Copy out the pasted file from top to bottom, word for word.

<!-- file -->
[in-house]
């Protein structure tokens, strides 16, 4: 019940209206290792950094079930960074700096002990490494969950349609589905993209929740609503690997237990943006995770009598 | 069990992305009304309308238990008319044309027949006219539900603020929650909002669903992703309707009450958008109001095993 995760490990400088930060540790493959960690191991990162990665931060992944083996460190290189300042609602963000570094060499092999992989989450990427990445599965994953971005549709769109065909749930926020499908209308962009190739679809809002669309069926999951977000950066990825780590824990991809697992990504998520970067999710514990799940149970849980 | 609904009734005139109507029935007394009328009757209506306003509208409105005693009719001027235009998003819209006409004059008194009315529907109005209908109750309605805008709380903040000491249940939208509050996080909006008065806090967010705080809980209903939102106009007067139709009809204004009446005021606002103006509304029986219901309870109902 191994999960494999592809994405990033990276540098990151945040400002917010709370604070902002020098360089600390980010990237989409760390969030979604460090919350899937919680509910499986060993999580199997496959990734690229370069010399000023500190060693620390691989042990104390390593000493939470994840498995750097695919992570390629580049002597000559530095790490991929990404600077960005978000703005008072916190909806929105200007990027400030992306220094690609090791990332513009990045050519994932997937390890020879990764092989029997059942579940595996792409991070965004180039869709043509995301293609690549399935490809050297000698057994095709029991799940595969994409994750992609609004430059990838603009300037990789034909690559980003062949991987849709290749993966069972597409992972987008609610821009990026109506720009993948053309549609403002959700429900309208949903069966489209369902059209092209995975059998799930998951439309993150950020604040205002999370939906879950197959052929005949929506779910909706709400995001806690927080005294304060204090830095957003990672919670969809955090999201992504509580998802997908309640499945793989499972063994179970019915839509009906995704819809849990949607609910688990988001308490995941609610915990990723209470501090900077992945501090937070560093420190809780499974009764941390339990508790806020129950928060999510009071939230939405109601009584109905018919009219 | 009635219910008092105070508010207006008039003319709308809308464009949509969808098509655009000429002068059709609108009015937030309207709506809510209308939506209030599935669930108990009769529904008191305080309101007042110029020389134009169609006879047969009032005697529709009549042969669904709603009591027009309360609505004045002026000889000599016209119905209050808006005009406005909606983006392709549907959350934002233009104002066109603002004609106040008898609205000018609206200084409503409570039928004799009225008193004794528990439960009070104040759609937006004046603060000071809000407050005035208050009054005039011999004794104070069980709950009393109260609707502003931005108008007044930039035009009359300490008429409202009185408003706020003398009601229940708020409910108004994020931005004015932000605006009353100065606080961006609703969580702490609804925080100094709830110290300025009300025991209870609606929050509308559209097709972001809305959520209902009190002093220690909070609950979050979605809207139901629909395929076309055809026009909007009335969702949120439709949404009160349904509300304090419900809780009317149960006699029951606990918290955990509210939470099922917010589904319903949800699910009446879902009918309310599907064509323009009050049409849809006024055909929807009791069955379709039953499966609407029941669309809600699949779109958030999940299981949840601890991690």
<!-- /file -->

[in-house]
């Protein structure tokens, strides 16, 4: 019940209206290792950094079930960074700096002990490494969950349609589905993209929740609503690997237990943006995770009598 | 069990992305009304309308238990008319044309027949006219539900603020929650909002669903992703309707009450958008109001095993 995760490990400088930060540790493959960690191991990162990665931060992944083996460190290189300042609602963000570094060499092999992989989450990427990445599965994953971005549709769109065909749930926020499908209308962009190739679809809002669309069926999951977000950066990825780590824990991809697992990504998520970067999710514990799940149970849980 | 609904009734005139109507029935007394009328009757209506306003509208409105005693009719001027235009998003819209006409004059008194009315529907109005209908109750309605805008709380903040000491249940939208509050996080909006008065806090967010705080809980209903939102106009007067139709009809204004009446005021606002103006509304029986219901309870109902 191994999960494999592809994405990033990276540098990151945040400002917010709370604070902002020098360089600390980010990237989409760390969030979604460090919350899937919680509910499986060993999580199997496959990734690229370069010399000023500190060693620390691989042990104390390593000493939470994840498995750097695919992570390629580049002597000559530095790490991929990404600077960005978000703005008072916190909806929105200007990027400030992306220094690609090791990332513009990045050519994932997937390890020879990764092989029997059942579940595996792409991070965004180039869709043509995301293609690549399935490809050297000698057994095709029991799940595969994409994750992609609004430059990838603009300037990789034909690559980003062949991987849709290749993966069972597409992972987008609610821009990026109506720009993948053309549609403002959700429900309208949903069966489209369902059209092209995975059998799930998951439309993150950020604040205002999370939906879950197959052929005949929506779910909706709400995001806690927080005294304060204090830095957003990672919670969809955090999201992504509580998802997908309640499945793989499972063994179970019915839509009906995704819809849990949607609910688990988001308490995941609610915990990723209470501090900077992945501090937070560093420190809780499974009764941390339990508790806020129950928060999510009071939230939405109601009584109905018919009219 | 009635219910008092105070508010207006008039003319709308809308464009949509969808098509655009000429002068059709609108009015937030309207709506809510209308939506209030599935669930108990009769529904008191305080309101007042110029020389134009169609006879047969009032005697529709009549042969669904709603009591027009309360609505004045002026000889000599016209119905209050808006005009406005909606983006392709549907959350934002233009104002066109603002004609106040008898609205000018609206200084409503409570039928004799009225008193004794528990439960009070104040759609937006004046603060000071809000407050005035208050009054005039011999004794104070069980709950009393109260609707502003931005108008007044930039035009009359300490008429409202009185408003706020003398009601229940708020409910108004994020931005004015932000605006009353100065606080961006609703969580702490609804925080100094709830110290300025009300025991209870609606929050509308559209097709972001809305959520209902009190002093220690909070609950979050979605809207139901629909395929076309055809026009909007009335969702949120439709949404009160349904509300304090419900809780009317149960006699029951606990918290955990509210939470099922917010589904319903949800699910009446879902009918309310599907064509323009009050049409849809006024055909929807009791069955379709039953499966609407029941669309809600699949779109958030999940299981949840601890991690």